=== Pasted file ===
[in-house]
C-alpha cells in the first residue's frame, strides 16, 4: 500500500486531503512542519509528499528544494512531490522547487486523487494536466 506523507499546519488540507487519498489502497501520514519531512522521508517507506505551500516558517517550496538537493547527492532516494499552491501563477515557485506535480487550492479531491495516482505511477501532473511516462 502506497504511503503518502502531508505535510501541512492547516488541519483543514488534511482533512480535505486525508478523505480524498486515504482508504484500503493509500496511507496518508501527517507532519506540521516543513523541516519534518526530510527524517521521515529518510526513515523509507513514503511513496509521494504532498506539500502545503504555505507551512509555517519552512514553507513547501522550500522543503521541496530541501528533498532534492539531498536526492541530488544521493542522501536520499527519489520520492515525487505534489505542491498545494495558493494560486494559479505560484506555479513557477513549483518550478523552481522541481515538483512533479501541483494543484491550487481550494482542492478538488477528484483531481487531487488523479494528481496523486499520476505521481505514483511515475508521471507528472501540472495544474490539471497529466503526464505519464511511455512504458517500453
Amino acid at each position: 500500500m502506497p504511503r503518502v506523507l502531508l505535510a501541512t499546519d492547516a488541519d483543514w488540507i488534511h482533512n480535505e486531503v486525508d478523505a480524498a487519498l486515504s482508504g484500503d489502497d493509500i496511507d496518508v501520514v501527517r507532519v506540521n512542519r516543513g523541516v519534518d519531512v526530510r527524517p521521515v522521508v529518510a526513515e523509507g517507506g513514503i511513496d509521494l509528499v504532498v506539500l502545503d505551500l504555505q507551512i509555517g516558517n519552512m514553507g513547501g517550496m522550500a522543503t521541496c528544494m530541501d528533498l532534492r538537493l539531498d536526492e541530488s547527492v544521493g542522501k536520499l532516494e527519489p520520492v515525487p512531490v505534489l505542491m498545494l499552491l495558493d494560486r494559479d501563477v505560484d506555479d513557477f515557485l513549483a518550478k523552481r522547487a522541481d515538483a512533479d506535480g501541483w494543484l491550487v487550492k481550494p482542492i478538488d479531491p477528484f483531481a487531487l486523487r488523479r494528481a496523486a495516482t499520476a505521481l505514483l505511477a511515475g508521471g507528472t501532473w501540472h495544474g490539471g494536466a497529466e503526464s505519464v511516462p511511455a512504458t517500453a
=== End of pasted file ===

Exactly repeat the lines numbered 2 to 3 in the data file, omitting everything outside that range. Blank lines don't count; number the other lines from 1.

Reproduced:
C-alpha cells in the first residue's frame, strides 16, 4: 500500500486531503512542519509528499528544494512531490522547487486523487494536466 506523507499546519488540507487519498489502497501520514519531512522521508517507506505551500516558517517550496538537493547527492532516494499552491501563477515557485506535480487550492479531491495516482505511477501532473511516462 502506497504511503503518502502531508505535510501541512492547516488541519483543514488534511482533512480535505486525508478523505480524498486515504482508504484500503493509500496511507496518508501527517507532519506540521516543513523541516519534518526530510527524517521521515529518510526513515523509507513514503511513496509521494504532498506539500502545503504555505507551512509555517519552512514553507513547501522550500522543503521541496530541501528533498532534492539531498536526492541530488544521493542522501536520499527519489520520492515525487505534489505542491498545494495558493494560486494559479505560484506555479513557477513549483518550478523552481522541481515538483512533479501541483494543484491550487481550494482542492478538488477528484483531481487531487488523479494528481496523486499520476505521481505514483511515475508521471507528472501540472495544474490539471497529466503526464505519464511511455512504458517500453
Amino acid at each position: 500500500m502506497p504511503r503518502v506523507l502531508l505535510a501541512t499546519d492547516a488541519d483543514w488540507i488534511h482533512n480535505e486531503v486525508d478523505a480524498a487519498l486515504s482508504g484500503d489502497d493509500i496511507d496518508v501520514v501527517r507532519v506540521n512542519r516543513g523541516v519534518d519531512v526530510r527524517p521521515v522521508v529518510a526513515e523509507g517507506g513514503i511513496d509521494l509528499v504532498v506539500l502545503d505551500l504555505q507551512i509555517g516558517n519552512m514553507g513547501g517550496m522550500a522543503t521541496c528544494m530541501d528533498l532534492r538537493l539531498d536526492e541530488s547527492v544521493g542522501k536520499l532516494e527519489p520520492v515525487p512531490v505534489l505542491m498545494l499552491l495558493d494560486r494559479d501563477v505560484d506555479d513557477f515557485l513549483a518550478k523552481r522547487a522541481d515538483a512533479d506535480g501541483w494543484l491550487v487550492k481550494p482542492i478538488d479531491p477528484f483531481a487531487l486523487r488523479r494528481a496523486a495516482t499520476a505521481l505514483l505511477a511515475g508521471g507528472t501532473w501540472h495544474g490539471g494536466a497529466e503526464s505519464v511516462p511511455a512504458t517500453a